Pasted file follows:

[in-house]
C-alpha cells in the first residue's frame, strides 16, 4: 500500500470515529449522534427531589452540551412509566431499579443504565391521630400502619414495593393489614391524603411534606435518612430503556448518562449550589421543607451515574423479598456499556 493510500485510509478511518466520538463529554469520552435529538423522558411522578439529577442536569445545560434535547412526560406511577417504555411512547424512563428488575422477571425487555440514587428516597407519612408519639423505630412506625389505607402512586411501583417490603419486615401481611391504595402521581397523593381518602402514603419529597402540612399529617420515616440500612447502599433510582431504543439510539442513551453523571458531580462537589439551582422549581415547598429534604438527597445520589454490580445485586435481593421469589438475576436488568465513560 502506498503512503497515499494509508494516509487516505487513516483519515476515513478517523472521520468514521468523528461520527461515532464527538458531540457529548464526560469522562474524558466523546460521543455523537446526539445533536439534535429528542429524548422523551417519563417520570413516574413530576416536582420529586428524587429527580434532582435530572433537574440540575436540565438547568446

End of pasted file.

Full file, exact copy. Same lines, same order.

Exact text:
[in-house]
C-alpha cells in the first residue's frame, strides 16, 4: 500500500470515529449522534427531589452540551412509566431499579443504565391521630400502619414495593393489614391524603411534606435518612430503556448518562449550589421543607451515574423479598456499556 493510500485510509478511518466520538463529554469520552435529538423522558411522578439529577442536569445545560434535547412526560406511577417504555411512547424512563428488575422477571425487555440514587428516597407519612408519639423505630412506625389505607402512586411501583417490603419486615401481611391504595402521581397523593381518602402514603419529597402540612399529617420515616440500612447502599433510582431504543439510539442513551453523571458531580462537589439551582422549581415547598429534604438527597445520589454490580445485586435481593421469589438475576436488568465513560 502506498503512503497515499494509508494516509487516505487513516483519515476515513478517523472521520468514521468523528461520527461515532464527538458531540457529548464526560469522562474524558466523546460521543455523537446526539445533536439534535429528542429524548422523551417519563417520570413516574413530576416536582420529586428524587429527580434532582435530572433537574440540575436540565438547568446